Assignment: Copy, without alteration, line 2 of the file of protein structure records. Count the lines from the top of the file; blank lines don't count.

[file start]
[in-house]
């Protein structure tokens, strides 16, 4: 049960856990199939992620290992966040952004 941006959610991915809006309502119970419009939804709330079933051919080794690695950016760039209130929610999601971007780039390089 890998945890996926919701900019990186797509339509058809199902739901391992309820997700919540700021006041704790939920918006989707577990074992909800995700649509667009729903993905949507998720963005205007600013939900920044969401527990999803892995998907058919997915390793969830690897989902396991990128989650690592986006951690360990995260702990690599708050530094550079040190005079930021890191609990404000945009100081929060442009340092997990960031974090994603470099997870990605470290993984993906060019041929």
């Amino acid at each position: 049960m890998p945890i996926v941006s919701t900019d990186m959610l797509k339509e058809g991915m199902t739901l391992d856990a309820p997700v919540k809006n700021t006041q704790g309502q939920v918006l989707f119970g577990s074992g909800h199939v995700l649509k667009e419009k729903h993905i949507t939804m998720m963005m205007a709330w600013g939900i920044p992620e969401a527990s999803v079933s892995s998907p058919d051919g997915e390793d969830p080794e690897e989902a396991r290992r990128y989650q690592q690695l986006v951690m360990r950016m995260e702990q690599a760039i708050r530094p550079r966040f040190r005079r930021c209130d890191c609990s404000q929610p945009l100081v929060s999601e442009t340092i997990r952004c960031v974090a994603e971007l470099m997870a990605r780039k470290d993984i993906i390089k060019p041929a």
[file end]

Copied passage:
């Protein structure tokens, strides 16, 4: 049960856990199939992620290992966040952004 941006959610991915809006309502119970419009939804709330079933051919080794690695950016760039209130929610999601971007780039390089 890998945890996926919701900019990186797509339509058809199902739901391992309820997700919540700021006041704790939920918006989707577990074992909800995700649509667009729903993905949507998720963005205007600013939900920044969401527990999803892995998907058919997915390793969830690897989902396991990128989650690592986006951690360990995260702990690599708050530094550079040190005079930021890191609990404000945009100081929060442009340092997990960031974090994603470099997870990605470290993984993906060019041929």